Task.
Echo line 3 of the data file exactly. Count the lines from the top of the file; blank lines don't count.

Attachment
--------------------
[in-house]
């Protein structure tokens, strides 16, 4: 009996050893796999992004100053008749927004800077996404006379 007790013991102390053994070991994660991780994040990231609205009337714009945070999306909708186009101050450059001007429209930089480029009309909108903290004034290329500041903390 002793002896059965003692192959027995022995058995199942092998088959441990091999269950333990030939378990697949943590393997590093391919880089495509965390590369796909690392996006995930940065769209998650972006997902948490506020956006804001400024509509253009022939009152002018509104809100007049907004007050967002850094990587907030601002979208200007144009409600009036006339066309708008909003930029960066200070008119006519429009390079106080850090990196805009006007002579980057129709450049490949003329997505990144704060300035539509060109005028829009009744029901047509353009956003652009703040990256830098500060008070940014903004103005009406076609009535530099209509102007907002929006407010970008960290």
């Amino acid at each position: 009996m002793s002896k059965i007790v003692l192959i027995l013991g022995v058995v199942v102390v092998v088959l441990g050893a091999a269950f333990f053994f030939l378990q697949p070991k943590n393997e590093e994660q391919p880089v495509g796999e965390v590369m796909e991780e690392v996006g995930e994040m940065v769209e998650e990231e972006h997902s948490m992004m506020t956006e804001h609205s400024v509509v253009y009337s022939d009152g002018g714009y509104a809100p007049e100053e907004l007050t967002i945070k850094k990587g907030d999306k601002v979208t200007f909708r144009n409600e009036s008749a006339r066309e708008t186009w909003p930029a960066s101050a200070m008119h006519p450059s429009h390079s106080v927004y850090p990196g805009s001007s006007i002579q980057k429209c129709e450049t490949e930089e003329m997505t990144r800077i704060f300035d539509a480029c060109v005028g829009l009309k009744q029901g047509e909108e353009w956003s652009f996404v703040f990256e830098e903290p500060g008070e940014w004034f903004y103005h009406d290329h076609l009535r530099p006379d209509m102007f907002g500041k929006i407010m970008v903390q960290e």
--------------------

């Amino acid at each position: 009996m002793s002896k059965i007790v003692l192959i027995l013991g022995v058995v199942v102390v092998v088959l441990g050893a091999a269950f333990f053994f030939l378990q697949p070991k943590n393997e590093e994660q391919p880089v495509g796999e965390v590369m796909e991780e690392v996006g995930e994040m940065v769209e998650e990231e972006h997902s948490m992004m506020t956006e804001h609205s400024v509509v253009y009337s022939d009152g002018g714009y509104a809100p007049e100053e907004l007050t967002i945070k850094k990587g907030d999306k601002v979208t200007f909708r144009n409600e009036s008749a006339r066309e708008t186009w909003p930029a960066s101050a200070m008119h006519p450059s429009h390079s106080v927004y850090p990196g805009s001007s006007i002579q980057k429209c129709e450049t490949e930089e003329m997505t990144r800077i704060f300035d539509a480029c060109v005028g829009l009309k009744q029901g047509e909108e353009w956003s652009f996404v703040f990256e830098e903290p500060g008070e940014w004034f903004y103005h009406d290329h076609l009535r530099p006379d209509m102007f907002g500041k929006i407010m970008v903390q960290e």